More than 130 arrested after UMass Amherst protesters once again set up encampment

Police clashed with and arrested more than 130 protesters on the University of Massachusetts Amherst campus Tuesday night, after students reestablished an encampment in solidarity with Palestine.

“Further details on the charges and the schedule for arraignments will be forthcoming,” UMass said in a statement Wednesday. “Early this morning, UMass Police said 109 people had been booked and charges were pending for approximately 25 other individuals.”

The Daily Collegian, tracking the protest into the early morning, reported those arrested included faculty. Those arrests were also highlighted by the UMass Students for Justice in Palestine. The group also posted video showing protesters pushed down and restrained by police.

The Northwestern District Attorney’s Office said no arraignments for the arrested protesters would occur on Wednesday, but will be “over several days next week so as not to overwhelm the court.”

‘Absolute last resort’

The encampment on the campus lawn — and police response — was similar to those at colleges across the country. It was the second time in recent weeks UMass student protesters set up tents on campus. The earlier encampment ended peacefully, according to the administration, but under threats of arrest, according to students.

On Tuesday evening, UMass Chancellor Javier Reyes sent a campus-wide email saying he’d met with students, promised consideration of their demands from various university panels, and warned of arrests if the encampment remained.

“I asked the students to help UMass Amherst set a model for how civil discourse can progress by dismantling their encampment and engaging with us in constructive discussions – not further confrontations and outright violations of university policy and the law,” Reyes wrote.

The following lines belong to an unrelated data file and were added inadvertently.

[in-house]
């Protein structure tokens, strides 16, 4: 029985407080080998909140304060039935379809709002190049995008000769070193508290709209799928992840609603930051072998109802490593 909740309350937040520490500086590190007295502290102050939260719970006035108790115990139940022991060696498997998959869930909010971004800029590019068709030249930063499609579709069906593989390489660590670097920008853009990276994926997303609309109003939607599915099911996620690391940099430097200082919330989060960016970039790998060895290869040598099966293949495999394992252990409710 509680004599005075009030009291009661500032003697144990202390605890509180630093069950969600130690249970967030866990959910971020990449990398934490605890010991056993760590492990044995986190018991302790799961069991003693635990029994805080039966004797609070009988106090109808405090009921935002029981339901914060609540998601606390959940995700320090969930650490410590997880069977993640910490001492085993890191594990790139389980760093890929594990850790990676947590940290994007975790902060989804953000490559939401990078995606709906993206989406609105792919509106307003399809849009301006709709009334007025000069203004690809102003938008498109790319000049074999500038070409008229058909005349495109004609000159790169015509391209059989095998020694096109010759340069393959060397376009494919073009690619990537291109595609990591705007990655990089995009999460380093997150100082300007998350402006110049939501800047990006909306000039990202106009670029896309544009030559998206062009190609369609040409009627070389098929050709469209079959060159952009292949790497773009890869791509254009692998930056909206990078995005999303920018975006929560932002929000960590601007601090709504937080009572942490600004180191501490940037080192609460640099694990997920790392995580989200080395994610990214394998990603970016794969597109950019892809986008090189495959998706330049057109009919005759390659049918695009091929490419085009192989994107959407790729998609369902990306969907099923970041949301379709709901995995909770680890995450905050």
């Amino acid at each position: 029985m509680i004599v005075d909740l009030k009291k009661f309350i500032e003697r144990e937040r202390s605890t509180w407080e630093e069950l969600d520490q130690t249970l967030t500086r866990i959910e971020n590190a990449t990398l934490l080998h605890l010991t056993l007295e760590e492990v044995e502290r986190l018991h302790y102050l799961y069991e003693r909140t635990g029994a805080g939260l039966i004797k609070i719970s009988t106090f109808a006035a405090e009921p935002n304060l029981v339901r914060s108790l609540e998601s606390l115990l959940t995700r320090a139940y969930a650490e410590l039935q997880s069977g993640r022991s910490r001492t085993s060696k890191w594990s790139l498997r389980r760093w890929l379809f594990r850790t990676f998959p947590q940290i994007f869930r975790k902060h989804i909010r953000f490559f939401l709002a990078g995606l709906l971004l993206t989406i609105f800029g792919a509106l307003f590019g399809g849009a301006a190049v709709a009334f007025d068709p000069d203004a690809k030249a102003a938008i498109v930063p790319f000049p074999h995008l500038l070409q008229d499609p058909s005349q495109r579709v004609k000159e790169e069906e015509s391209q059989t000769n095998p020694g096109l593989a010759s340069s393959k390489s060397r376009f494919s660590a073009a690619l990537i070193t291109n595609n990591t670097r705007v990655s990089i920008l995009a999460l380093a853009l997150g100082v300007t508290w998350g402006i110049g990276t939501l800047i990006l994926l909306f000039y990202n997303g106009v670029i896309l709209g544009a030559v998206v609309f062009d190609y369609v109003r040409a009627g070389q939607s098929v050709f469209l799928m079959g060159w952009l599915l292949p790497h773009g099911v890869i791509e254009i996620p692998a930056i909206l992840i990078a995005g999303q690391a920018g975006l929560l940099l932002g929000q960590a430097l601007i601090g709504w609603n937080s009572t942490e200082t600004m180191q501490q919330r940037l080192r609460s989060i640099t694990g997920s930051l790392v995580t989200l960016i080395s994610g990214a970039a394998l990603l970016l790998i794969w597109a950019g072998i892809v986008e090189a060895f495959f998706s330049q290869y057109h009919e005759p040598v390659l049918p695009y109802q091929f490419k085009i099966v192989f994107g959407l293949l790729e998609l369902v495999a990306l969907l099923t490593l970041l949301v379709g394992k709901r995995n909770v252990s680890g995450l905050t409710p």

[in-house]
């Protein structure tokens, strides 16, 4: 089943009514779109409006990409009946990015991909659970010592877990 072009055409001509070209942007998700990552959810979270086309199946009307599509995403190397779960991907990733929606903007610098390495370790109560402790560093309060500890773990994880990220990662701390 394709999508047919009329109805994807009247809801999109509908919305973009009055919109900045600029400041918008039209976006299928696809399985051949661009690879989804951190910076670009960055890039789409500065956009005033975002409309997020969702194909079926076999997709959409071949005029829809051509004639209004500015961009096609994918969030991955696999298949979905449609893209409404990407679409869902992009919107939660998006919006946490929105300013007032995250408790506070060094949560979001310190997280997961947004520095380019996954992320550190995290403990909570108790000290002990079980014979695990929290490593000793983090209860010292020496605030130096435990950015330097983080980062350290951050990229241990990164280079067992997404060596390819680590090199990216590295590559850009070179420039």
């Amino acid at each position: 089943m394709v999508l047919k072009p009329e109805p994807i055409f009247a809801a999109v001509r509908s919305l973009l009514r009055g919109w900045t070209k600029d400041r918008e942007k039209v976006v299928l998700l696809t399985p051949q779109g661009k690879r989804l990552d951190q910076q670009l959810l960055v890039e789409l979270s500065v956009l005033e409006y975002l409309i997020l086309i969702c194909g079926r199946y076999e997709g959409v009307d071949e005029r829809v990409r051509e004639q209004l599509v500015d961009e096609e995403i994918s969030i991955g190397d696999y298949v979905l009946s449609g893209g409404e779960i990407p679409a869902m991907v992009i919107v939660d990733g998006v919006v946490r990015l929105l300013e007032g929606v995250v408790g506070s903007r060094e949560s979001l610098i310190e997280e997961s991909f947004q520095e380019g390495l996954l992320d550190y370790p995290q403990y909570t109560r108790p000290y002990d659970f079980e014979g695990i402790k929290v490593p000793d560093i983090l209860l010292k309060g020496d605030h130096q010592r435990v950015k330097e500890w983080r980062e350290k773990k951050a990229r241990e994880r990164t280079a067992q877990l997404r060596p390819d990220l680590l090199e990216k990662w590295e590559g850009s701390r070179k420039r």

Reyes wrote protesters declined to remove the “tents and barriers,” despite outreach from university staff.

“Moments ago, I asked the University of Massachusetts Police Department to begin dispersing the crowd and dismantling the encampment,” he wrote in the message, which was sent around 8 p.m. “Let me be clear – involving law enforcement is the absolute last resort.”

NEPM has asked a university spokesperson if there was a specific security threat on Tuesday night requiring use of the “last resort.” There was no response.

Rüya Hazeyen, co-president of Students for Justice in Palestine, was a protester who witnessed the arrests. She said it was extremely scary.

“It was a militarized zone — that’s all I can explain it as. It was not our campus. It was not a safe place,” Hazeyen said. “They keep calling it a riot and it simply was not a riot until the cops came and made it to be a riot. And even then, we were being peaceful.”

On Wednesday afternoon, hundreds of students showed up for a new protest outside the student union.

Criticism from faculty, staff, ACLU

A group called Faculty for Justice in Palestine released a statement questioning police tactics — and the chancellor’s efforts to find a solution.

“The police arrived *while* Reyes was negotiating with students — despite what he says, that cannot be considered negotiation in ‘good faith,'” the group wrote on Instagram.

Unions representing university staff and faculty said UMass “put the health and safety of the entire university at risk with its over-policing of campus.”

“UMass works because we, the staff, do, and we work because we care for our students–for their intellects as well as their physical safety,” read the statement, signed by the the Professional Staff Union chapters at UMass Amherst and UMass Boston, AFSCME Local 1776, the Graduate Employee Organization, the Massachusetts Society of Professors and University Staff Association. “Such beliefs cannot flower when the Administration’s response to protest is to call in the riot police.”